Court of Appeal upholds appeal by EE finding that Ofcom’s statutory duties are non-delegable

EE Ltd v Ofcom [2017] EWCA Civ 1873

The Court of Appeal has upheld an appeal by EE Ltd. in the context of the Annual Licence Fees (ALFs) it and other mobile operators pay for the use of mobile spectrum. The High Court had found last year, dismissing EE’s application for judicial review, that Ofcom had been correct to conclude that it had no discretion but to set ALFs at the market value of the relevant spectrum. The High Court had agreed that Ofcom was obliged to do so in light of a direction by the Secretary of State to set fees at a level reflecting full market value. The Court of Appeal disagreed, finding instead that the power of the Secretary of State to direct Ofcom to exercise its functions in a specific manner did not absolve Ofcom from having regard to its statutory duties and objectives under the Communications Act and the EU Common Regulatory Framework. These duties were non-delegable, and the direction by the Secretary of State did not on the face of it preclude Ofcom from having regard to its wider objectives as it was required to.

Ofcom’s 2015 decision and its implementing Regulations which brought in a significant increase in ALFs have been quashed. Ofcom has been granted permission to appeal the matter to the Supreme Court.

Philip Woolfe and Stefan Kuppen acted for EE (led by Lord Pannick QC).

The judgment can be found here.

High Court Gives Judgment in Sainsbury’s Visa Claim

The High Court (Phillips J) has dismissed Sainsbury’s claim against Visa in the on-going Interchange Fee litigation. In a judgment which departed from important aspects of the reasoning adopted in earlier cases (in particular, the High Court’s Judgment in Asda Stores Ltd v MasterCard Inc and the CAT’s determination in Sainsbury’s v MasterCard), Phillips J concluded that the UK Multilateral Interchange Fees imposed by Visa did not constitute a restriction on competition by effect within the meaning of Article 101 (1) of the Treaty on the Functioning of the European Union. The Court accepted, however, that if the fees had constituted a restriction on competition within the ambit of Article 101 (1) it would not have been objectively justified for purposes of that article. This finding departs from the approach adopted by Popplewell J in the High Court’s earlier ASDA judgment.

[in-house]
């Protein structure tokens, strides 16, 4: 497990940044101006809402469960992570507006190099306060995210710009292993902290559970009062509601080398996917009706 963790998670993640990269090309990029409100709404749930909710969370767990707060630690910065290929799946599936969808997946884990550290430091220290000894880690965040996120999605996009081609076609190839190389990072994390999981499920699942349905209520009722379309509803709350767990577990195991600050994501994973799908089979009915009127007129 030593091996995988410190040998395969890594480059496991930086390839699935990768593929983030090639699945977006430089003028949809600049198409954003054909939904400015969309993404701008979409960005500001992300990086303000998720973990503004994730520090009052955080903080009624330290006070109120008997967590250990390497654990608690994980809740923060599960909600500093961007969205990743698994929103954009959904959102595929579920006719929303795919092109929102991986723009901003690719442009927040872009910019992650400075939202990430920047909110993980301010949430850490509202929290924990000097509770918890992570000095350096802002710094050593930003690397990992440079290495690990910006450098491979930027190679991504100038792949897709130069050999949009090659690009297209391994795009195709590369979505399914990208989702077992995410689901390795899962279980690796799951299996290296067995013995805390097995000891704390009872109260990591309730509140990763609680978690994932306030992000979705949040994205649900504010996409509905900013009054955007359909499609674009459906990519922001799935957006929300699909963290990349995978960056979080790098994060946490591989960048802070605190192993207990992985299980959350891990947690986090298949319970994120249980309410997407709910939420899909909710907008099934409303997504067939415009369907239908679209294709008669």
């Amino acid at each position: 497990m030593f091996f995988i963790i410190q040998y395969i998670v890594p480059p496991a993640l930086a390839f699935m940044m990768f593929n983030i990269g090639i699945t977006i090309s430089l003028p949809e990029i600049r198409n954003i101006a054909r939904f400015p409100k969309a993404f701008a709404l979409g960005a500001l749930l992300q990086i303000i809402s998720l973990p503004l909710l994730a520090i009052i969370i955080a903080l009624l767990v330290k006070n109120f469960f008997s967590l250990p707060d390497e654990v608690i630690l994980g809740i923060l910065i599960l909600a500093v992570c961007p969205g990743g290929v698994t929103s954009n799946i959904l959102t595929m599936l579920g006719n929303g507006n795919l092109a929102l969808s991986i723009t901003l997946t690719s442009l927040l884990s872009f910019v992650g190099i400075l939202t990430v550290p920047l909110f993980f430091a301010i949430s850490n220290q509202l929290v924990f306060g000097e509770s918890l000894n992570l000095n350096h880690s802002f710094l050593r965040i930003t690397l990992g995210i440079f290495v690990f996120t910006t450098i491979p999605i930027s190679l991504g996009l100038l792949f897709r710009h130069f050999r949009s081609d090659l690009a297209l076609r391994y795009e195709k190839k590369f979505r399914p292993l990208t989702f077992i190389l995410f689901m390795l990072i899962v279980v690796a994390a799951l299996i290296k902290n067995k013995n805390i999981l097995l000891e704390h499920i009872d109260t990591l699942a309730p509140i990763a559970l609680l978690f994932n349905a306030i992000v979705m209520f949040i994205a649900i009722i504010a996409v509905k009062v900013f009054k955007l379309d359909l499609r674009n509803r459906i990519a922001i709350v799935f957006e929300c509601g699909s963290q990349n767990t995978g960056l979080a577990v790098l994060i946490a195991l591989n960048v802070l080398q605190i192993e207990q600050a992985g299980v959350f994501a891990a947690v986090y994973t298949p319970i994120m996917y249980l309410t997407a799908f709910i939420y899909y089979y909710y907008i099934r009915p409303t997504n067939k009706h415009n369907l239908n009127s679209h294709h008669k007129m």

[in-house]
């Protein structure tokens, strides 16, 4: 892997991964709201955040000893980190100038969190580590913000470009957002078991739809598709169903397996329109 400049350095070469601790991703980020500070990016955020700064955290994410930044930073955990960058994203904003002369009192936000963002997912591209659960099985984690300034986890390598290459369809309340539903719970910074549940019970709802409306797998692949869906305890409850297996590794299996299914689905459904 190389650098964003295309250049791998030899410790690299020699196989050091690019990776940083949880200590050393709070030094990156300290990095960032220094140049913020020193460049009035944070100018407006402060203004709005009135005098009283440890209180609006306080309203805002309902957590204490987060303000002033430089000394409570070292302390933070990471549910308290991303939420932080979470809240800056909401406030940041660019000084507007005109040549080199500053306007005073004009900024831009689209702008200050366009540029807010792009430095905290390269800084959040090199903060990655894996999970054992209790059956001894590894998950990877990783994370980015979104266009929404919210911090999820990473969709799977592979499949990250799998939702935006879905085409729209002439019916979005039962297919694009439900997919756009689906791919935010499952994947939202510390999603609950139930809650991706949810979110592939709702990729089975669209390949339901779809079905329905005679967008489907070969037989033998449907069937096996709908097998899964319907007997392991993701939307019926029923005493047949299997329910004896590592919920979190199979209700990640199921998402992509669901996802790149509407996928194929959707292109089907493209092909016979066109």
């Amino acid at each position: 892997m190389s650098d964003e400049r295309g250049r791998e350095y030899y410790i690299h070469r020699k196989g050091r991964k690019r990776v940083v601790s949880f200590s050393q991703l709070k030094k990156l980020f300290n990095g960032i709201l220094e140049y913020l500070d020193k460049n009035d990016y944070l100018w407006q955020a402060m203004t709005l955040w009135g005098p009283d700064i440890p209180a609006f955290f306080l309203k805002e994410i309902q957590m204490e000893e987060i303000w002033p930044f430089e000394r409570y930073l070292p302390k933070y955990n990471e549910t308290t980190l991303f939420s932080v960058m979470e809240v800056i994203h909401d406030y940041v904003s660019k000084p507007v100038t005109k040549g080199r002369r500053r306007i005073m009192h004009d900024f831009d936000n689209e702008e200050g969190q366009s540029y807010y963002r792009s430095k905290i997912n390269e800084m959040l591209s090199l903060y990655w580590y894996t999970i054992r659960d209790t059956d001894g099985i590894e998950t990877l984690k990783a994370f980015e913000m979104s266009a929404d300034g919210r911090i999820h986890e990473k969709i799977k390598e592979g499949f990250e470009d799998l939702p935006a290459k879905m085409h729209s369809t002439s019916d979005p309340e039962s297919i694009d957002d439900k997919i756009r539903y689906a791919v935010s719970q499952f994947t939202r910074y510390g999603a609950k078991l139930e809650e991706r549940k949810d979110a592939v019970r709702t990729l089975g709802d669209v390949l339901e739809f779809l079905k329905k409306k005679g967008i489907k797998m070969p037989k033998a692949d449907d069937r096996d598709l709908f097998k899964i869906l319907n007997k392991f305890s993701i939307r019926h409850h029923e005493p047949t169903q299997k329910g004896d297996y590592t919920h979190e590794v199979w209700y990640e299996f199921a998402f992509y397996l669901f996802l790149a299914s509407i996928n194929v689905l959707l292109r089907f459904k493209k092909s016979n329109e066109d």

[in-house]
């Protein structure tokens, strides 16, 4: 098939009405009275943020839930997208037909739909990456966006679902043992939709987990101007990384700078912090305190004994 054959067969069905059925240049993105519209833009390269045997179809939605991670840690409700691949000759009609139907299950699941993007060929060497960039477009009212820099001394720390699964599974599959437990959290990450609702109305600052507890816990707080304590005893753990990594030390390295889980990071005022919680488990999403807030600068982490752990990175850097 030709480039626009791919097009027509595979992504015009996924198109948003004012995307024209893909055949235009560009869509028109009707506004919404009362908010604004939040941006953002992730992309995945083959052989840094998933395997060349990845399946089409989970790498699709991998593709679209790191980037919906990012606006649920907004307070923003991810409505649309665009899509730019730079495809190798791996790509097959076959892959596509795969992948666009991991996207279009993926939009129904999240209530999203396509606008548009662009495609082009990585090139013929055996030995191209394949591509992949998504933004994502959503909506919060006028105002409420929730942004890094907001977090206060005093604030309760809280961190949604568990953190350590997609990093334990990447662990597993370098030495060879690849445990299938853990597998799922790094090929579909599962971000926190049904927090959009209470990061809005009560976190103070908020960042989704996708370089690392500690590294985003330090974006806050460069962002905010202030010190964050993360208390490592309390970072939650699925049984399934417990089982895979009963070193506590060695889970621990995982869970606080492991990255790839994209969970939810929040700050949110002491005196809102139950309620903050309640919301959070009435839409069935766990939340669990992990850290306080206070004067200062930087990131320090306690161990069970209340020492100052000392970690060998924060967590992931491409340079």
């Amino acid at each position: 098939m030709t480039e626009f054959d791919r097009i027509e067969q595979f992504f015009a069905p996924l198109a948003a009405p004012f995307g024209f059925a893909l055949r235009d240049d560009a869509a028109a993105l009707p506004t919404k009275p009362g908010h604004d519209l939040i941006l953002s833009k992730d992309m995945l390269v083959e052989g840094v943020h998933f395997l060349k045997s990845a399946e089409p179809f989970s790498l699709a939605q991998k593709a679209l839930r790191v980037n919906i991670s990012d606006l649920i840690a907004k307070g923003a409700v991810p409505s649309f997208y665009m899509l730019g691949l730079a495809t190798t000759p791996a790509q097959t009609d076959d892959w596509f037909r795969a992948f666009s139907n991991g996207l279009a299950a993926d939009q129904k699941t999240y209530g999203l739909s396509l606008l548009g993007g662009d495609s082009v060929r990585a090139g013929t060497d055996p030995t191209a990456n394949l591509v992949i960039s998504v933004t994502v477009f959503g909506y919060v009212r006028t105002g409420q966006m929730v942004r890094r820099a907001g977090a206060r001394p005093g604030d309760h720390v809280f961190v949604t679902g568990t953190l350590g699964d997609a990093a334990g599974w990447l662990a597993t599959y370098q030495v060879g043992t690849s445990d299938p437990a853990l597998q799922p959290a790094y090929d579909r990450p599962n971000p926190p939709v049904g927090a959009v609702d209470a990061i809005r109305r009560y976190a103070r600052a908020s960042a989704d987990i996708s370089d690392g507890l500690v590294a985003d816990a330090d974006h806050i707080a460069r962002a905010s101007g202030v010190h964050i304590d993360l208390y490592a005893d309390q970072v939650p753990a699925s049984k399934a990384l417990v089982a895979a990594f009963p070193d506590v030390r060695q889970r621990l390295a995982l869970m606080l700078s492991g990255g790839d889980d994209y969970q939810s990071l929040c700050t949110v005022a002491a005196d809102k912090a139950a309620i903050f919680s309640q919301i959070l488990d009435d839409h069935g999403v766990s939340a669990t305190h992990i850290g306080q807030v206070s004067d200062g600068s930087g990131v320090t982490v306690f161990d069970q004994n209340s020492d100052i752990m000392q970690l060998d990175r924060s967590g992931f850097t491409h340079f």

Mark Brealey QC acted for Sainsbury’s Supermarkets Ltd in the claim.

To read the judgment please click here.

Air Cargo Claimants can appeal

On 4 October 2017, Mrs Justice Rose dismissed claims by Emerald Supplies Limited and other claimants seeking damages alleged to have been caused in relation to alleged overcharges for flights between the EU and third countries prior to 1 May 2004, and alleged overcharges for flights between the EEA and third countries prior to 19 May 2005. For the Judgment see here. The principal issues concerned whether Article 101 of the Treaty on the Functioning of the European Union applied in the international air transport sector before those dates and/or whether Regulation 1/2003 changed the position as to the powers of a national court retrospectively in relation to those periods. At a hearing on 1 December 2017 Mrs Justice Rose granted Emerald Supplies and other Claimants permission to appeal to the Court of Appeal.

The following Monckton barristers are instructed in the case:

Philip Moser QC, Ben Rayment, Anneliese Blackwood and Conor McCarthy are instructed by the Claimants.

Jon Turner QC, Michael Armitage and Stefan Kuppen for British Airways PLC

Daniel Beard QC and Thomas Sebastian for airlines facing Part 20 Contribution Claims.

Monckton Chambers’ David Unterhalter SC appointed a judge of the High Court of South Africa

David Unterhalter SC has been appointed to the High Court bench in South Africa. David, who joined Monckton Chambers in 2009, is one of South Africa’s foremost barristers, with a leading practice in competition law, trade law, public law and commercial law. Mr Justice Unterhalter will be assigned to the Gauteng Division of the High Court of South Africa and will be taking up his position in Spring 2018.

Three accolades for Monckton in The Legal 500 UK 2018 awards

Monckton Chambers and its members were nominated for nine awards across three practice areas in The Legal 500 UK 2018 awards and the results just published, reveal that Monckton Chambers has picked up two individual awards and one set prize.

Dominating the Tax category, Monckton takes the overall Chambers of the Year award and Melanie Hall QC picks up Silk of the Year.

In addition Anneli Howard is recognised as Junior of the Year for EU and competition.

The winners are invited to a celebratory event on 22nd February 2018.

Click here for the full list of nominees and winners.

Lindsay & Berridge “an indispensable authority”